All Commentary
Wednesday, March 1, 2017

True Charity and Bureaucracy Don’t Mix

It takes a village, not a bureaucracy.

“A bureaucracy never dismantles itself.”—Daniel Hannan, British MP

When Hurricane Katrina hit New Orleans in 2005, over $2.5 billion was donated to the Red Cross by private donors. It was a record-breaking relief response, but not the only notable example of humanity to take place.

Along with all of the people who wrote a check or made an online donation, there were countless others who helped on a more human level. 

Spontaneous Charity 

People opened their homes to complete strangers who now found themselves homeless. Others loaded up trucks with water and groceries and drove to the outskirts of the devastation to directly contribute to those in need.

These spontaneous outpourings of goodness were a bright spot in the darkness of the time, particularly so when compared to the grim results provided by Federal Emergency Management Agency (FEMA) and other government agencies.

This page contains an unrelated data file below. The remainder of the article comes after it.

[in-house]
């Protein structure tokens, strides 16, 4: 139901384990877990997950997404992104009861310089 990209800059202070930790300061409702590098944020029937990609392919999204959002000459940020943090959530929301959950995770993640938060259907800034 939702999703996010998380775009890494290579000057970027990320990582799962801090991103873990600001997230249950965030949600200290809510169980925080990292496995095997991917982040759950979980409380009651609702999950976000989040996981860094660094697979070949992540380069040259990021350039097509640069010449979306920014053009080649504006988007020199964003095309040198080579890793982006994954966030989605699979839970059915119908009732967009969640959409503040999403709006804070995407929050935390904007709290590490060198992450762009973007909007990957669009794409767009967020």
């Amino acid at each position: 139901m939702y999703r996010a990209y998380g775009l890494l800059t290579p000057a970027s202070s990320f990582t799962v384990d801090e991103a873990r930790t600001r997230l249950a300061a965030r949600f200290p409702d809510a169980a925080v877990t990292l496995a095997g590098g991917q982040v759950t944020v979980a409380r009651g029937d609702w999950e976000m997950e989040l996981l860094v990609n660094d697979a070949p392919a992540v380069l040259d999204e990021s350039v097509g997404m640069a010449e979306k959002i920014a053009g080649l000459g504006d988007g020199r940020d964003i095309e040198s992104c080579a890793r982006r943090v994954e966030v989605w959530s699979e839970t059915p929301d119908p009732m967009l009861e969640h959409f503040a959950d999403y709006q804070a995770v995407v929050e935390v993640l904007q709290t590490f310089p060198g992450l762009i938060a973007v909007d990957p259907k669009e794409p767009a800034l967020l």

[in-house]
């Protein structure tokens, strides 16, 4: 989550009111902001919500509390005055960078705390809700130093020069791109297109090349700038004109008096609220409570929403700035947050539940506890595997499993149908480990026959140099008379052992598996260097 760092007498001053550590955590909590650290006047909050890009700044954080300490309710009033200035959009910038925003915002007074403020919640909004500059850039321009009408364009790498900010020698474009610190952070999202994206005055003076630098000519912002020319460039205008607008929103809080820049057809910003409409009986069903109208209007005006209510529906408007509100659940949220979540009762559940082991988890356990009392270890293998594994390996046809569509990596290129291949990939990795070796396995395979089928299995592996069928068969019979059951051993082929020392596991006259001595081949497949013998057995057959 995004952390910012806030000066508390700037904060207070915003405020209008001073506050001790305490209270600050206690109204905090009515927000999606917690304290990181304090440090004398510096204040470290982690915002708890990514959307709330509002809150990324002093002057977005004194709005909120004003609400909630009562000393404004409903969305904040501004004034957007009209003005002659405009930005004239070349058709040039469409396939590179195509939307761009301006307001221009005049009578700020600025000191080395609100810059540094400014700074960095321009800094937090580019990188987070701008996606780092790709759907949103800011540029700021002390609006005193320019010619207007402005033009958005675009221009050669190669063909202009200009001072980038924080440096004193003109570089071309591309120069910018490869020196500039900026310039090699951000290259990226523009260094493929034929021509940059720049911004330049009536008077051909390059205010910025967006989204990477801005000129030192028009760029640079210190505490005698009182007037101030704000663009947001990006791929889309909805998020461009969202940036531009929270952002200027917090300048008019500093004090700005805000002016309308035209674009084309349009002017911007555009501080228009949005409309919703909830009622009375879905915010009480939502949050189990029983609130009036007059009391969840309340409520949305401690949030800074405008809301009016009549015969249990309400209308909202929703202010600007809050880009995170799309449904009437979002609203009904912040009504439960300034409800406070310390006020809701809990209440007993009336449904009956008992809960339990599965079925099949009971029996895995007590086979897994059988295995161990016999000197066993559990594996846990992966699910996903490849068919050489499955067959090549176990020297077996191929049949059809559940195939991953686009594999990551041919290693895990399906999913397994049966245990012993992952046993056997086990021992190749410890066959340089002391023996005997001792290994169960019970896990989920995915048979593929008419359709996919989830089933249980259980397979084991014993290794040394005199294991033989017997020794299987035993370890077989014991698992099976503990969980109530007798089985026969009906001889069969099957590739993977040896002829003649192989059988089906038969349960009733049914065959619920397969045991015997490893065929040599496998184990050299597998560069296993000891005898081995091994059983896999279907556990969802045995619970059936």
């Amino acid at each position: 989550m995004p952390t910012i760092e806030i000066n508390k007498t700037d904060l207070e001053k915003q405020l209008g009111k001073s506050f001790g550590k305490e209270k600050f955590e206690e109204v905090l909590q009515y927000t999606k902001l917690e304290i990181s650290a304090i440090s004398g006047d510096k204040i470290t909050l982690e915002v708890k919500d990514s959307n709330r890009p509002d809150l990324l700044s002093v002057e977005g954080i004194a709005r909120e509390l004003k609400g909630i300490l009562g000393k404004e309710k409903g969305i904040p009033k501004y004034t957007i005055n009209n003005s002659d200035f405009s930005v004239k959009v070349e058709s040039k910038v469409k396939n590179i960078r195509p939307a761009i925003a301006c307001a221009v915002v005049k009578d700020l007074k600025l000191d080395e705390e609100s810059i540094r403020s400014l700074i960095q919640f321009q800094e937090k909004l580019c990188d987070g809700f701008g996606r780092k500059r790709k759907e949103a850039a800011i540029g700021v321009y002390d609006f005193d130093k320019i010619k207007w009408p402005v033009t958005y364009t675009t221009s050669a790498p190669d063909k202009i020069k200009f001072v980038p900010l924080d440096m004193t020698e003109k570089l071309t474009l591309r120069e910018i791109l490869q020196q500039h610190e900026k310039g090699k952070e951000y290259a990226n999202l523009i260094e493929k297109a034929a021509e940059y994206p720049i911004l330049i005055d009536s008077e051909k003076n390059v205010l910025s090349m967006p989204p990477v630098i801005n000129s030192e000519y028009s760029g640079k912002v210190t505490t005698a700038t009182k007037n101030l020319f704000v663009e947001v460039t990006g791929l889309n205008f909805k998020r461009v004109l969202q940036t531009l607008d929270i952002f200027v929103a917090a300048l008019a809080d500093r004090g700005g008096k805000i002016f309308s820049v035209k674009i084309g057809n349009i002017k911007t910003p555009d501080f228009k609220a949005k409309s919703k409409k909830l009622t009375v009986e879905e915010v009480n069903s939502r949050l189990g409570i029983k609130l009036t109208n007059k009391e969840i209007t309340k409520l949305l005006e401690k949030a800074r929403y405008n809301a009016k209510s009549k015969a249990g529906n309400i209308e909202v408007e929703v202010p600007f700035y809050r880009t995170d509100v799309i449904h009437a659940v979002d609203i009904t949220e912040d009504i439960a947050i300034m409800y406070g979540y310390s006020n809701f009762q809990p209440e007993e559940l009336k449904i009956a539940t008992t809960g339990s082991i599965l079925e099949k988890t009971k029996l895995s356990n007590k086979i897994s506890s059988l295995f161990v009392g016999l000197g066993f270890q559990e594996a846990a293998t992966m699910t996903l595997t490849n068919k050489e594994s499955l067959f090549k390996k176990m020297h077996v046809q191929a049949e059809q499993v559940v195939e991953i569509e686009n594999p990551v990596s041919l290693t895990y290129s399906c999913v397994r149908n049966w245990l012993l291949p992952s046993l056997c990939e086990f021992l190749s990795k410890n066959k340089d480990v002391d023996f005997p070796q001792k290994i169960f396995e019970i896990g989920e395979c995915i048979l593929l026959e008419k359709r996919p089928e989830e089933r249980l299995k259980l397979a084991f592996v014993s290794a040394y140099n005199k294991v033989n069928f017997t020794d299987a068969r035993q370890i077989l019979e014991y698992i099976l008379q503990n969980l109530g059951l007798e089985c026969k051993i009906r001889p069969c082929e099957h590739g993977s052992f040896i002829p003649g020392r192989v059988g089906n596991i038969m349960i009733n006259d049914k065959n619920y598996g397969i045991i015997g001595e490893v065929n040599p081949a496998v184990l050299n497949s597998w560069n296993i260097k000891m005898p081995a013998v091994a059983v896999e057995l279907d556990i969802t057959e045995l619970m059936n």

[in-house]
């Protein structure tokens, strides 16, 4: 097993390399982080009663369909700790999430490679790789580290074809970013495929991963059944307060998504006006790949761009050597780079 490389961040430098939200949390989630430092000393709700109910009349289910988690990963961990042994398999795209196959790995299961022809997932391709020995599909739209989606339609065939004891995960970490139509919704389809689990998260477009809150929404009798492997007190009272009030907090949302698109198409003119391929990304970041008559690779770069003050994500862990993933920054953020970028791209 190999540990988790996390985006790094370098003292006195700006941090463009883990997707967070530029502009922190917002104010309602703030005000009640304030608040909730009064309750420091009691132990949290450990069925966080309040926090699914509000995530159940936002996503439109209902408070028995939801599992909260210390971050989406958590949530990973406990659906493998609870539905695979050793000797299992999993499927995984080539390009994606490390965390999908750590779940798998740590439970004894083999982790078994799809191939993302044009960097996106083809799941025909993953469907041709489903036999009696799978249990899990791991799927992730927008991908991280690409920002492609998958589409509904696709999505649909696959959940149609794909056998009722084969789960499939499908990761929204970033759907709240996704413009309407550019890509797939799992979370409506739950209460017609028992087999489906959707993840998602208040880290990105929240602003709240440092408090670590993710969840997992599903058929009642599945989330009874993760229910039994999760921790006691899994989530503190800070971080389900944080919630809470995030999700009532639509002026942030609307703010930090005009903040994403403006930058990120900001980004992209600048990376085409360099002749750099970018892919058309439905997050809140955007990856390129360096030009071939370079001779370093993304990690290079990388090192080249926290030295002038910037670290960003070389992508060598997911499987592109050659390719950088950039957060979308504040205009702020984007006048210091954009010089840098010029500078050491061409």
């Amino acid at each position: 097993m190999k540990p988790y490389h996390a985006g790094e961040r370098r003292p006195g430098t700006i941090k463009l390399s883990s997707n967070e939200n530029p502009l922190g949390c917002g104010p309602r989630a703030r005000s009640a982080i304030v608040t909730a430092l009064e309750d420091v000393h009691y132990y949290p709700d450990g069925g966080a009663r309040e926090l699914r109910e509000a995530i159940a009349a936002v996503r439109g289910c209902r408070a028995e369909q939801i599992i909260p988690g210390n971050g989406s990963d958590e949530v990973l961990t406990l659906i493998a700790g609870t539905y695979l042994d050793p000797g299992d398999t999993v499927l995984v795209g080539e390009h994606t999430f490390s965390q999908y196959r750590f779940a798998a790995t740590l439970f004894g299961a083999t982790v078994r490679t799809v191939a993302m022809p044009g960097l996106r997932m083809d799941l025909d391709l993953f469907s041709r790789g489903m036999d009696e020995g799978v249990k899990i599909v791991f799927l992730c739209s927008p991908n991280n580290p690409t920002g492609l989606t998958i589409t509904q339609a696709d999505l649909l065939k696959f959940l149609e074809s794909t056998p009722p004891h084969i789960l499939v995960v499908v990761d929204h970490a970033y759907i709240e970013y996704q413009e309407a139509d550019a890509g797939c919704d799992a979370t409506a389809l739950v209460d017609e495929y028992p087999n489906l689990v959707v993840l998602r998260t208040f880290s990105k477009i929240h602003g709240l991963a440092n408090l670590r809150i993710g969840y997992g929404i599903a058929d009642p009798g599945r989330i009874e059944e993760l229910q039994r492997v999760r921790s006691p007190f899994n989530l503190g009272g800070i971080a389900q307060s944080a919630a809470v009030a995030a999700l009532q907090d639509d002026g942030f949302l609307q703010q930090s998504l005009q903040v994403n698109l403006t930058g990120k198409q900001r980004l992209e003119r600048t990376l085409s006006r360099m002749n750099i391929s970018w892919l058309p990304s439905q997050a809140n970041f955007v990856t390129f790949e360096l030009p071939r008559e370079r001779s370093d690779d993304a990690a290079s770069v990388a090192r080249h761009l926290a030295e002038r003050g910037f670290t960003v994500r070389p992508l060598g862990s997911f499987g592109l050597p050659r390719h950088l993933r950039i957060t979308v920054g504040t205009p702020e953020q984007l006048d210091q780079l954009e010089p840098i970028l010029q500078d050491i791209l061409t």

In a community, a person is an individual; in a bureaucracy, a person is a number

Those who possess a mindset of freedom have a horrible reputation with social progressives when it comes to matters of compassion. “A voluntary society would never work!” they exclaim. “What about the poor, the weak, the sick, the disadvantaged?” They then proceed to describe a dystopian society where all but the smartest and strongest languish in abject poverty, misery, and enslavement–think, Dickens, meets Lord of the Flies, meets Pinocchio’s Paradise Island.

This wasteland of a society is where we would certainly all find ourselves if not for the “benevolent” hand of government—which reaches out to pamper and protect our most vulnerable.